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St. Albert Founders' Day policy to be updated

Scope and language changes to St. Albert's Founders' Day proclamation policy will be presented to council later this year in an effort to make the policy more inclusive of the city's history.
Options to modify the language and scope of St. Albert's Founders' Day policy will be presented to council later this year. FILE/Photo

Changes to St. Albert's Founders' Day policy will come to council later this year to make it more inclusive of the city's history.

The City of St. Albert recognizes Jan. 14 as Founders' Day to commemorate the approximate anniversary of Father Albert Lacombe and Bishop Alexandre Taché naming St. Albert in 1861. The day was proclaimed for the first time 10 years ago by then-mayor Nolan Crouse.

During the Jan. 10 council meeting, a motion put forward by Mayor Cathy Heron passed on consent directing city administration to work with the St. Albert Arts and Heritage Foundation to develop "options for modernization that include promoting a broad and inclusive vision for commemoration of St. Albert’s history" before October. 

While the policy says the area now called St. Albert was an Indigenous gathering place called Mista-sakahikun by the Cree and a Métis settlement long before the arrival of Father Lacombe and Bishop Taché, Heron says there's room to better reflect the community's history.

"[The update will] adjust the wording and make it not be that the arrival of Father Lacombe and Bishop Taché was the beginning of St. Albert, because there's obviously a long history before that," Heron said in an interview.

"The proclamation does refer to Indigenous people being here for thousands of years before and it talks about the Métis, so it's not that it's wrong, it's just that why have we identified Jan. 14 as the day? Because it's not the day, it's just one of the days."

Although the motion passed to begin the process, no changes have yet been made, so policy dictated Heron proclaim Jan. 14, 2023 as Founders' Day during the Jan. 10 council meeting.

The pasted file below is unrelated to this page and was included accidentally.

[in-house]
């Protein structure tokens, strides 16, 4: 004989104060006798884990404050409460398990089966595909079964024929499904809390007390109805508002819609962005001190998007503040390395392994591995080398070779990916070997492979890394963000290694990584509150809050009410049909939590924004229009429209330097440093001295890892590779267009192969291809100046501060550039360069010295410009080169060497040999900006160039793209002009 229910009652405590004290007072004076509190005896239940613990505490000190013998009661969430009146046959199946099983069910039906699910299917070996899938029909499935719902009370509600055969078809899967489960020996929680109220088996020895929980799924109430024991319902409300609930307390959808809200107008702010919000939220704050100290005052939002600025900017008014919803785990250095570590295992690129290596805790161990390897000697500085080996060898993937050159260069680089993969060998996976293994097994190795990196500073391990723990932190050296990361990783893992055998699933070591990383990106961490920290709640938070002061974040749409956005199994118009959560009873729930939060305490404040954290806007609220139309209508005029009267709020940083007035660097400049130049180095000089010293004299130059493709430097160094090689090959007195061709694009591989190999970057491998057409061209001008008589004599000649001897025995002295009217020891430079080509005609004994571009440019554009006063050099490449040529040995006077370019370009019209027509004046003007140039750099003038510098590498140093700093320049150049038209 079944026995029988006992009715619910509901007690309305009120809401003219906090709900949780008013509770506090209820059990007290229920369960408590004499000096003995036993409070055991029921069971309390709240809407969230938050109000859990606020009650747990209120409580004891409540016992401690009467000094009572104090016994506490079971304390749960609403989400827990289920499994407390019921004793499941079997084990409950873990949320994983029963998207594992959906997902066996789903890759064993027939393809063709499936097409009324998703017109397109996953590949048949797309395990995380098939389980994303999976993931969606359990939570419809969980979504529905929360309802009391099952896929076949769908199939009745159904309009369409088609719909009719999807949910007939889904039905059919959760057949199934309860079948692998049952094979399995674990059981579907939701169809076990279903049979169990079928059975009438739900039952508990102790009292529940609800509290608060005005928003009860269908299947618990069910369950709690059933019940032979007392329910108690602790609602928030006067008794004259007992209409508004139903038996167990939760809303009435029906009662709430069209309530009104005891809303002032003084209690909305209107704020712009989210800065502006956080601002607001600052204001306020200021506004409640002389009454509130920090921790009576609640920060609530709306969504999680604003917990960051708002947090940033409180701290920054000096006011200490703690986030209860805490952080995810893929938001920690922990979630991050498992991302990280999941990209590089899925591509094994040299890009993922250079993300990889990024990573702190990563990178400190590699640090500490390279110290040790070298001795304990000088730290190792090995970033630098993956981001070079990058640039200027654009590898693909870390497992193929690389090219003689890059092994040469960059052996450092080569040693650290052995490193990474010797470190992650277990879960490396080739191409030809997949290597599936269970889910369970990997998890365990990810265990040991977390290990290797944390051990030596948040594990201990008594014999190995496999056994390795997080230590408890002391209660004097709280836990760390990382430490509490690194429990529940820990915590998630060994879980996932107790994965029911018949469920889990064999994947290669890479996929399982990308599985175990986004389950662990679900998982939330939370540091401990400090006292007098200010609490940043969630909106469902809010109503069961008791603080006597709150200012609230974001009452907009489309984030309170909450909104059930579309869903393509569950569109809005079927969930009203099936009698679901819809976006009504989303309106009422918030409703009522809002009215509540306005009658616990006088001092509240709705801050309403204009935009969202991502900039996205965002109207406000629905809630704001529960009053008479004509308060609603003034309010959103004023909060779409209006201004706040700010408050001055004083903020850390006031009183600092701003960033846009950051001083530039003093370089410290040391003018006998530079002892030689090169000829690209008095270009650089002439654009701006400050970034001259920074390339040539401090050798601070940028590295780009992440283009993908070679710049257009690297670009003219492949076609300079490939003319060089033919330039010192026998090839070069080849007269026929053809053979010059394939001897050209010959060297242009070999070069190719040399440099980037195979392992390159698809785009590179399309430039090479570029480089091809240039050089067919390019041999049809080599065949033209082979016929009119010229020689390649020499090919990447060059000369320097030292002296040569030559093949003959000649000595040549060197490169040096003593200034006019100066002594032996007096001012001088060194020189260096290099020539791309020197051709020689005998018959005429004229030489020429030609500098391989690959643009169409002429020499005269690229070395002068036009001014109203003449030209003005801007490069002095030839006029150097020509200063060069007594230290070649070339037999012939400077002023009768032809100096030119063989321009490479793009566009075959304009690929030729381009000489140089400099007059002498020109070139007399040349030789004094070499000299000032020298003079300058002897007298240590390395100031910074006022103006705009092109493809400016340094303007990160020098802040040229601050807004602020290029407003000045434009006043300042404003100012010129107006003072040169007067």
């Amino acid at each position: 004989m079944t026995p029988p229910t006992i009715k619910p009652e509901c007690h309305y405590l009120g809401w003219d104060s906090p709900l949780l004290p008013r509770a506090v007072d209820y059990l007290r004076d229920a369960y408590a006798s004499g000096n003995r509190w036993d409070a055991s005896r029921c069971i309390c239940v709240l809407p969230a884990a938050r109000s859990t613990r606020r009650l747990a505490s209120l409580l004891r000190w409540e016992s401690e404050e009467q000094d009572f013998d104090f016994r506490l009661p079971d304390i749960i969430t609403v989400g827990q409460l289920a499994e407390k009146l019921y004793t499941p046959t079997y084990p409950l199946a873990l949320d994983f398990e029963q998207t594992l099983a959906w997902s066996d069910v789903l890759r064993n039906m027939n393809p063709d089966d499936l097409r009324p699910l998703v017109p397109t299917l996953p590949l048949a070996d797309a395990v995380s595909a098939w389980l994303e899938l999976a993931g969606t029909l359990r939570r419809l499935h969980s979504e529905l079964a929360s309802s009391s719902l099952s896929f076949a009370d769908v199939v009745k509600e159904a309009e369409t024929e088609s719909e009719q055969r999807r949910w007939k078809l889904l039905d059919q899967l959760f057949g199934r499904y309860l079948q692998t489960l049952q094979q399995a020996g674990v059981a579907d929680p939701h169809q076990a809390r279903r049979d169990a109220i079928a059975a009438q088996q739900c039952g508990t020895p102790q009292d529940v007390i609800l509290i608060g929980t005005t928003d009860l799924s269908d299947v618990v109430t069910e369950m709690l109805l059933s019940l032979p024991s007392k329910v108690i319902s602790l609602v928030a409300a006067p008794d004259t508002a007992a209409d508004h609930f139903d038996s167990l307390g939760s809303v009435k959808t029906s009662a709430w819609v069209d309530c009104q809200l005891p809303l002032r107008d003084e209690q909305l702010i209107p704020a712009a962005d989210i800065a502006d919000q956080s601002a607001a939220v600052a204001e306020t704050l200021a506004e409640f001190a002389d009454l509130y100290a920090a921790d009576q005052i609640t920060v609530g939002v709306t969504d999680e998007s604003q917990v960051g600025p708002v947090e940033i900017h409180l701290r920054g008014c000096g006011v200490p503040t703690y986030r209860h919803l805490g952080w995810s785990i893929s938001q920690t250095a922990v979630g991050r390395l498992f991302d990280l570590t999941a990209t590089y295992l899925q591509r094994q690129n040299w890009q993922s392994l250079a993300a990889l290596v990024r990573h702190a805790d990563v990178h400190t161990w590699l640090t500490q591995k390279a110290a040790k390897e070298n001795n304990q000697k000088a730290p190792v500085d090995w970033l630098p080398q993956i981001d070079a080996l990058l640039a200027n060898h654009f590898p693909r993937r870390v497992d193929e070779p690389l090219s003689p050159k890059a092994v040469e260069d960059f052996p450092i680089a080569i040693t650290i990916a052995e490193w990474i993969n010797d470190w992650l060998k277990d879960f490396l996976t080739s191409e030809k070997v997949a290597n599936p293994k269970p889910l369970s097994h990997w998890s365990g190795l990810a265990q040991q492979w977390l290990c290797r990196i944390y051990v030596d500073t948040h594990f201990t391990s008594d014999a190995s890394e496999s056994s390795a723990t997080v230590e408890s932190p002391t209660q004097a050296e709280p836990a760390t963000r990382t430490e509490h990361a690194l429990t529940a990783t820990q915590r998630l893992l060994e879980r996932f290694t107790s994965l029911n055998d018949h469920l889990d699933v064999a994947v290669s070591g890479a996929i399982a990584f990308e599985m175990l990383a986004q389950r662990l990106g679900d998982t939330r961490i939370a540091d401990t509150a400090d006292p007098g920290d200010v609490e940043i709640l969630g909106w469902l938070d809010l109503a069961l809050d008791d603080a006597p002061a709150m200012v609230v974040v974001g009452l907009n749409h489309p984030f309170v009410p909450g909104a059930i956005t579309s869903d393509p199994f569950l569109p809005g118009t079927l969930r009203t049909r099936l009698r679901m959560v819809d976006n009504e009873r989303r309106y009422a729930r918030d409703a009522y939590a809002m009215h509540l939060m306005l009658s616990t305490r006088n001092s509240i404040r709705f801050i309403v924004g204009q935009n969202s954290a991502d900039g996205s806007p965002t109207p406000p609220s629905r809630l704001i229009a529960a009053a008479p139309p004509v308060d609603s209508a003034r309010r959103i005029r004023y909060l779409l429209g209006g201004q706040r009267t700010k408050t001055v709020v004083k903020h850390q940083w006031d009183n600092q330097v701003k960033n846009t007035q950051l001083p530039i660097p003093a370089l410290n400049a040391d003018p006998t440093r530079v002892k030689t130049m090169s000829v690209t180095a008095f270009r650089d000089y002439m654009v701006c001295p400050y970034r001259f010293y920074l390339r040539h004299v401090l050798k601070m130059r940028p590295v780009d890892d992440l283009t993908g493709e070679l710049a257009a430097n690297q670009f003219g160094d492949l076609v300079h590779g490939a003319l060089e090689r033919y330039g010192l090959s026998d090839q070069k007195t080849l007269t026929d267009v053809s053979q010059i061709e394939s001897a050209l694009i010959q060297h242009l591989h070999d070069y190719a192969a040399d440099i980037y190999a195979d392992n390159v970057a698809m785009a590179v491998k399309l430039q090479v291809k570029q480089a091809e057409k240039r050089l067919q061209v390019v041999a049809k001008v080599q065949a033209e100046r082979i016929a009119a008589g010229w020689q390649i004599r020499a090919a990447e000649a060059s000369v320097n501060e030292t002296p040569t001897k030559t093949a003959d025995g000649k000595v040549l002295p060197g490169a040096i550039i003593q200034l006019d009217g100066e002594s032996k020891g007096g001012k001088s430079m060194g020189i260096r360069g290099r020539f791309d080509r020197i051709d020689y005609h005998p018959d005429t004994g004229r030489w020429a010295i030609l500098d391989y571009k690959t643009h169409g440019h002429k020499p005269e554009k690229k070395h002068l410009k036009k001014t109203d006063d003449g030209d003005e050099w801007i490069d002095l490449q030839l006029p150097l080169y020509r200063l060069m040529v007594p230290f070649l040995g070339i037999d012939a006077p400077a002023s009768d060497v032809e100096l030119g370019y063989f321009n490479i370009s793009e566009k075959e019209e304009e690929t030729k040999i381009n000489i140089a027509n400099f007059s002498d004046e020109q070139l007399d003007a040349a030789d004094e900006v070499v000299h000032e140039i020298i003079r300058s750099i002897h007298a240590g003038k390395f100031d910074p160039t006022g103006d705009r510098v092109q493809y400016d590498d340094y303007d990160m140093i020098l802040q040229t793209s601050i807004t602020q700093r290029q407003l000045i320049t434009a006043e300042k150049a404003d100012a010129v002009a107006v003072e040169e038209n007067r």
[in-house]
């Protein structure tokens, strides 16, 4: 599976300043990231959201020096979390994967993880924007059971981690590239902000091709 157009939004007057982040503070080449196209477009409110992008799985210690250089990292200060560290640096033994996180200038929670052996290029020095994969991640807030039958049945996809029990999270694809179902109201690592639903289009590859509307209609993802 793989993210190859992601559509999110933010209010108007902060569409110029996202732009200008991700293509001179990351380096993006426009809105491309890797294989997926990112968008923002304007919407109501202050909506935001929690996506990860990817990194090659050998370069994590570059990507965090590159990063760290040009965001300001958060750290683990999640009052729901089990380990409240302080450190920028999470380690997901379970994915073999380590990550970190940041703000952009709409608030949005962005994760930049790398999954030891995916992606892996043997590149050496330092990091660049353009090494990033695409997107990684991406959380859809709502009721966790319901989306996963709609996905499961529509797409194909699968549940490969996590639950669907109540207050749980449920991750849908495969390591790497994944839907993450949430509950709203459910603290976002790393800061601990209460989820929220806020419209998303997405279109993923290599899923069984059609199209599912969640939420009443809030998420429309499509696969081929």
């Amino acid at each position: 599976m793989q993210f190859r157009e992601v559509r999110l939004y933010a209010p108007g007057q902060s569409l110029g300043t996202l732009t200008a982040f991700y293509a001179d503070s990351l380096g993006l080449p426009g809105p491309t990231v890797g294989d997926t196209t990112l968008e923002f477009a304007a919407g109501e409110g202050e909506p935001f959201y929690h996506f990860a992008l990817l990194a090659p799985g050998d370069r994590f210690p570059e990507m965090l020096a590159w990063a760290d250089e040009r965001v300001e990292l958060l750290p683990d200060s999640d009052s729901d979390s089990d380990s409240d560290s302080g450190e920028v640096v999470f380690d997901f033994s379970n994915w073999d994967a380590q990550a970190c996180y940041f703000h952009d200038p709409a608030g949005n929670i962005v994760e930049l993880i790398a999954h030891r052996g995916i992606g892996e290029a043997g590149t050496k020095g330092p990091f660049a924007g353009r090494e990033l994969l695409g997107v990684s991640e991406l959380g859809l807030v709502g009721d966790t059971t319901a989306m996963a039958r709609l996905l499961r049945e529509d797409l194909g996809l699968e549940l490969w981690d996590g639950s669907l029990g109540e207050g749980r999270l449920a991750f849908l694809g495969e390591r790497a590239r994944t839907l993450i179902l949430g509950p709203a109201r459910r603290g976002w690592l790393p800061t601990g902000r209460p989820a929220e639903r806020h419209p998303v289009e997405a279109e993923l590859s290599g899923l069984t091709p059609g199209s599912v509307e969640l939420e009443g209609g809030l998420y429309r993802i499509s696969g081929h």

Prior to reading the proclamation and presenting it to Arts and Heritage Foundation education programmer and St. Albert/Sturgeon County Métis Local No. 1904 member Alex Despins, Heron spoke about the importance of expanding the policy's scope.

"It's important that we work towards finding ways to acknowledge and celebrate so many remarkable moments and milestones from St. Albert's history, while also celebrating current and future achievements as we continue to grow collectively, listen, and learn," Heron said. "We honour the importance of truth and we will continue to share experiences as a growing and dynamic community."

Arts and Heritage Foundation executive director Ann Ramsden told The Gazette she hopes groups such as Michif Cultural Connections, the Métis Local No. 1904, and the Michel Band will also contribute to possible updates presented to council. 

"Currently the central focus of the proclamation is the establishment of the St. Albert Mission, and it does acknowledge the First Nations and the Métis who were here, but there are many other groups whose contribution to the success of what we now call St. Albert is not reflected in that proclamation," Ramsden said.

"I think it's really about having that discussion with other groups who have contributed and who are here," she said. "We need to hear everybody's voices."

A year in the making

The Arts and Heritage Foundation requested the reading of the Founders' Day proclamation be cancelled last year to address concerns of the policy's limited scope, read a backgrounder prepared for the Jan. 10 council meeting by Tamsin Brooks and Elizabeth Wilkie of the city's community services department.

"Discussion between Mayor Heron and administration took place following the request. It was decided that Founders' Day would proceed," the backgrounder reads." In 2022, Mayor Heron prefaced the proclamation with an acknowledgement of the sensitivity and a commitment to review the policy and the proclamation to identify opportunities to improve inclusivity in the details of the founding of the community."

When asked why council and the city went through with the proclamation last year and again this year, Heron said there hadn't been enough time to make changes to the policy until now. 

"I didn't see any harm in reading the proclamation along with the acknowledgement that it's not perfect, and I don't have to be shy of that," Heron said.

"I made a very concerted effort last year and again this year to talk about the pros and cons of the policy because I don't want to disregard what Father Lacombe and Bishop Taché did — they were significant in our community's history — but I think [the policy update will ] let us be more open to everyone." 

Ramsden said she understood the delay and is glad the work can begin. 

"Rather than just keep reading it every year ... it needs to be reviewed and there need to be many groups at the table to review it and have input, so that we can really truly reflect all the history of St. Albert," she said.

"As we work towards diversity and inclusion, we do need to take a look at things that we've just read automatically."

Jack Farrell

About the Author: Jack Farrell

Jack Farrell joined the St. Albert Gazette in May, 2022.
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